In this essay I will explain how and why the Titanic’s maiden voyage was such a disaster using; speed and distance, reaction to the iceberg, lifeboats and rescue and finally overconfidence. Firstly, speed and distance were a main reason why the Titanic’s maiden voyage was such a disaster. Captain E.J Smith was trying to sail from England to New York in record breaking time .This was because it was his retirement voyage and he wanted his name to go down in history. This happened, but not by breaking the record. He requested for the ship to travel at top speed.
In January 1907, having completed the required two years at sea, Nimitz was commissioned as a ensign. Leaving Baltimore, he served on several destroyers during 1907, including USS Decatur. While conning Decatur, Nimitz grounded the ship on a mud bank in the Philippines. Though he rescued a seaman from drowning in the wake of the incident, Nimitz was court-martialed and issued a letter of reprimand. Returning home, he was transferred to the submarine service in early 1909.
The Situation On 2 December, Project Manager Gary Allison indentified a technical specification error on the Orion Project. During testing SEC designed component failed to operate above 130 degrees, normal operating temperature for this component range from -65 to 145 degrees. Henry Larsen, the director of engineering met wet with Gary one week before the final proposal to discuss SEC’s position and concerns with the operating component failure to work above 130 degrees. Gary wanted to tell the customer the truth about component temperature failures, change the original component design, material, and start over. However, Henry Larsen had another idea, he wanted
The statement "America was conquered in Germany" means that whichever country would prove to be the most powerful in Europe would boost the rights to America since allegedly no troops where worthy enough to send them to America. Braddock’s Blundering and its Aftermath Know: Edward Braddock 6. What setbacks did the British suffer in the early years of the French and Indian War? The setbacks the British suffered early in the early years of the French Indian war due to old bullheaded General Braddock, a slow moving army due to carrying heavy artillery throughout the expidition, and a series of losses in Canada alse by George Washington. Pitt’s Palms of
The ships arrived on the St Lawrence in June of 1608 and we continued by small boat on to the site of Stadacona which was the Iroquois village that Jacques Cartier had made contact with. And then a month later you decided to make a settlement near the shore, naming it Quebec. My friend, you are and will
After the war ended, President Wilson and the rest of the Allied leaders were responsible for the challenge of putting Europe back together the way one might piece together a jigsaw puzzle. Unfortunately, in a turn of events that would prove disastrous for the future of the world, President Wilson's ineptitude and stubbornness led to the Senate defeat of the Treaty of Versailles. President Wilson went to Europe as an idealistic progressive. He had grand plans for the future of Europe. However, when he met with the other leaders his ideas were destroyed.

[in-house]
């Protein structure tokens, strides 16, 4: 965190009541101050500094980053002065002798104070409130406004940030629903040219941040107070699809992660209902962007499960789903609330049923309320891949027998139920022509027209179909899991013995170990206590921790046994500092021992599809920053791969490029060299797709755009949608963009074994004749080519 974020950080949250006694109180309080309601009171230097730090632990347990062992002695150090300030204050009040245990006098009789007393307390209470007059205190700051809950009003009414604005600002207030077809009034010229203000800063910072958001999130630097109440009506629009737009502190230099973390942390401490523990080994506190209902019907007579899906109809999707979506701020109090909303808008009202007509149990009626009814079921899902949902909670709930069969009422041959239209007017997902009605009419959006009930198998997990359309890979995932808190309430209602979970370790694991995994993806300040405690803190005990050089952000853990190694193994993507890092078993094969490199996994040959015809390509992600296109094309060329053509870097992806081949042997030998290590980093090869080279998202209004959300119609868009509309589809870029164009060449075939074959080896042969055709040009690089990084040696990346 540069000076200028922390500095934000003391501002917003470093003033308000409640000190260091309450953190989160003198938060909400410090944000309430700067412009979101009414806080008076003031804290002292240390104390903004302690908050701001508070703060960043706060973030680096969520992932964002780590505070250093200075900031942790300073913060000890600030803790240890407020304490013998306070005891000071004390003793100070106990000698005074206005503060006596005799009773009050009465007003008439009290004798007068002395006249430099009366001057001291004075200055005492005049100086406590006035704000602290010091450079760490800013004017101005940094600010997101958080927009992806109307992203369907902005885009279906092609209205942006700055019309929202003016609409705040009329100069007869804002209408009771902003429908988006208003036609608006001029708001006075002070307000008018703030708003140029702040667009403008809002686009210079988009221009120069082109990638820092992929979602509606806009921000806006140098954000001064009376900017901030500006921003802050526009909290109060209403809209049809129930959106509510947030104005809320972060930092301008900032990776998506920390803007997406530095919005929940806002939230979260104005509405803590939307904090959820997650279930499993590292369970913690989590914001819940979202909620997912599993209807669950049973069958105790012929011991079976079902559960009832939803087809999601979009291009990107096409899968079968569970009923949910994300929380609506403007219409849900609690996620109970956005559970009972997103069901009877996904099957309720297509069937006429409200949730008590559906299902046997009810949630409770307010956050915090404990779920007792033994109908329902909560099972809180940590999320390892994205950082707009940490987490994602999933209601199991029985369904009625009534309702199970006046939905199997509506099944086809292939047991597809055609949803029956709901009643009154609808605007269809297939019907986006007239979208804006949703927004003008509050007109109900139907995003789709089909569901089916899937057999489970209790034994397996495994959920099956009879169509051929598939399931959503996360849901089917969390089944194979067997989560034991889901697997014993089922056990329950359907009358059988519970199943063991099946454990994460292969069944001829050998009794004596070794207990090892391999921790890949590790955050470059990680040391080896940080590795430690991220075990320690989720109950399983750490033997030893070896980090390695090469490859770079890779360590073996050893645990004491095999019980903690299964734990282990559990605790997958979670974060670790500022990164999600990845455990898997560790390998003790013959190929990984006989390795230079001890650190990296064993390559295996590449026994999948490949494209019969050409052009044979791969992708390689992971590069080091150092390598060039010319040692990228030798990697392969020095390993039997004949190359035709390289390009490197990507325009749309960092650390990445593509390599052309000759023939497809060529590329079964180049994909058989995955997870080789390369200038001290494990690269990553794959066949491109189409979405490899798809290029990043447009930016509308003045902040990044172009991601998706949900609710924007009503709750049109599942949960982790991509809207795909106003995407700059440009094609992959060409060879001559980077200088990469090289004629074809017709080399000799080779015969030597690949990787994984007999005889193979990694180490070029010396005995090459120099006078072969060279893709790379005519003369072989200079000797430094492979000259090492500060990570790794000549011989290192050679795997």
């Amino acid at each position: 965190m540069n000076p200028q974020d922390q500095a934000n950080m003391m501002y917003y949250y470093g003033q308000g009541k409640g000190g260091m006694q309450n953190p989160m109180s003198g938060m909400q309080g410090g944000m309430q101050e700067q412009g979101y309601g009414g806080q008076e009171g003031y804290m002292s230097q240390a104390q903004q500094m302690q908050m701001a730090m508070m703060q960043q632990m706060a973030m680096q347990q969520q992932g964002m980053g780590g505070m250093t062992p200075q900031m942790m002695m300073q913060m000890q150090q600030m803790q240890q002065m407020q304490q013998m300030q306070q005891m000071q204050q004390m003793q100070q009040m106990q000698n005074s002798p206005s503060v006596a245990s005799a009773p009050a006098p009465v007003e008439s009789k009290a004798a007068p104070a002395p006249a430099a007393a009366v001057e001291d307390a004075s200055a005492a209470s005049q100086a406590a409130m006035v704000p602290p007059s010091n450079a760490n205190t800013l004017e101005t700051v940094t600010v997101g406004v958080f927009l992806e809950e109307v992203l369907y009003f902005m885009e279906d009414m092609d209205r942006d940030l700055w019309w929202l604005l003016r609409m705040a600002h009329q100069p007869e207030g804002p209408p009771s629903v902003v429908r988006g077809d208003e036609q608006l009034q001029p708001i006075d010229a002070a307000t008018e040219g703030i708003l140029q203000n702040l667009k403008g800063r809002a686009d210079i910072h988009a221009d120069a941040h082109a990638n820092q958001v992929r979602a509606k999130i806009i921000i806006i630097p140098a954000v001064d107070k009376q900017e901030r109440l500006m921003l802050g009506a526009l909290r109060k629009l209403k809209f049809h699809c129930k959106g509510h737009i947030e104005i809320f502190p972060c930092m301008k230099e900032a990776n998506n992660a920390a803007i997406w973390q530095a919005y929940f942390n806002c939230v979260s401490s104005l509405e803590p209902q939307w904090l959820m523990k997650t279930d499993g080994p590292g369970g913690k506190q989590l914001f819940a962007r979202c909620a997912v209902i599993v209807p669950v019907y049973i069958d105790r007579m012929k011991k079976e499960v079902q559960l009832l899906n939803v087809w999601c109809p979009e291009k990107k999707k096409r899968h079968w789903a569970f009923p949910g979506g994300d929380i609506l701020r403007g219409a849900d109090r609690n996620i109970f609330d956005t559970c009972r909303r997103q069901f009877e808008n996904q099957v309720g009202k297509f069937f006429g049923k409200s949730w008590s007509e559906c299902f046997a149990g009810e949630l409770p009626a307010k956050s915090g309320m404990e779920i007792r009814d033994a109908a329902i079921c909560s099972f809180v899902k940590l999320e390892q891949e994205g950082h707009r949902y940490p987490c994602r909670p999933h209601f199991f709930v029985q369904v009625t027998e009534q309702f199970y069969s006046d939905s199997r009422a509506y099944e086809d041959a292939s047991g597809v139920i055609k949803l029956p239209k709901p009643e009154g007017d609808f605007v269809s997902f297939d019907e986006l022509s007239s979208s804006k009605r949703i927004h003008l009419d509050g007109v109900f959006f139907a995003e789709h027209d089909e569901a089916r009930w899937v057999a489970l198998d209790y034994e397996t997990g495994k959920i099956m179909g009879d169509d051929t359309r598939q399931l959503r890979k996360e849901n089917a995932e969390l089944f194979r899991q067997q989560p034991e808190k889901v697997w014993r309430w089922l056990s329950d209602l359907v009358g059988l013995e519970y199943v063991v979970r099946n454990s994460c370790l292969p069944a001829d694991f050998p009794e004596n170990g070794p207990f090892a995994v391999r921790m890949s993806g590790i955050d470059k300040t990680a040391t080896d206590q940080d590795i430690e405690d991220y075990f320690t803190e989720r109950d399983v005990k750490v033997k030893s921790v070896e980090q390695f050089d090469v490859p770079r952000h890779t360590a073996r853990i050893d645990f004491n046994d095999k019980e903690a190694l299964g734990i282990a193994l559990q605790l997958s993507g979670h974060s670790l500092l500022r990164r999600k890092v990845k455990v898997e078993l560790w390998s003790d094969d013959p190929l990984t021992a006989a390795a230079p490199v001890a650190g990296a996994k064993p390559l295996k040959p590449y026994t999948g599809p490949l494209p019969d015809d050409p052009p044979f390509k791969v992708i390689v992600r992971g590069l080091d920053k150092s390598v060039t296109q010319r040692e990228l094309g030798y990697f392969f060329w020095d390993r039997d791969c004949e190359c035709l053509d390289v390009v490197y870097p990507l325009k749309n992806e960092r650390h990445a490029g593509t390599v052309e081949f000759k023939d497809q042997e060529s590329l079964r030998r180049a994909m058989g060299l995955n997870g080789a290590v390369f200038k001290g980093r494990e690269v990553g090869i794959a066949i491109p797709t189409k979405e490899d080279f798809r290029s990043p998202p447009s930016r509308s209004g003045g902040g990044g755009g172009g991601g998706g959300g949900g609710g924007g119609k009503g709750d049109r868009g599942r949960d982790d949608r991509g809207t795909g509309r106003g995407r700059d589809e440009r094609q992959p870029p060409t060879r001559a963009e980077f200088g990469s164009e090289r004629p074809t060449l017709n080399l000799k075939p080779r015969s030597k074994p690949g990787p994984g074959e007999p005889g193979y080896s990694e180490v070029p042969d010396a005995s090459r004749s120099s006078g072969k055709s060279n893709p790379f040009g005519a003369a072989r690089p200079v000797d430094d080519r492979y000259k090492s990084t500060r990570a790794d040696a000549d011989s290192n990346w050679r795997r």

The aim was to sail straight through the precarious Dardanelles unchallenged and capture the capital of the Ottoman Empire, Constantinople, therefore forcing the Turks out of the World War 1. This was a very ambitious strategy, which in retrospection was too simplistic. There were too many factors opposing the success of this campaign. The Dardanelles, being quite a narrow stretch of water, could be easily defended with only a few well placed sea mines and strategically positioned artillery. After the loss of 3 battleships on March the 18th, it was decided that the aid of the army would be required to defeat the forts that guarded the straits.
(Fischer p.426) General Washington planned a brilliant attack and this huge victory was a large turning point in the war. More men re-enlisted into the army and the overall morale was increased significantly. The crossing is depicted with Washington standing on the boat and his man seated, Fischer argues that because the crossing took place in a storm, anyone who sat down in the boats would have been sitting in ice water and thus they would have stood (p. 216) With the army separated due to retreats from New York, General George Washington had to strategically plan his next attack. Knowing his men were only enlisted until the 31st of December he knew he had little time to attack. With the morale so low there were men leaving early and the troops numbers were dwindling.
Thomas in fact had permission from the rulers of Athens at that time to obtain these artifacts, but he obviously showed no moral acknowledgment to what significant value these sculptures have to the Greek people. Once Thomas obtained these sculptures he personally transported them back to Great Britain. His choice of transportation was a vessel known as “Mentor” which was the ship that had sunk. Once Thomas and the crew set sail they entered a windy storm near cape Tainaro. The winds were far too strong to keep the vessel secure so the ship ended up crashing into rocks, off the island of Kythyra which is in Avlemonas.
They turned the tables and 338,000 men were saved. It can be seen as a disaster because out of the 338,000 men saved 139,997 were French, so for British morale that wasn't very good. Also even Winston Churchill said, "Wars are not won by evacuation". Some would say that Britain still lived to fight another day that is also an important point. I will try to come to a conclusion based on my own knowledge and some sources.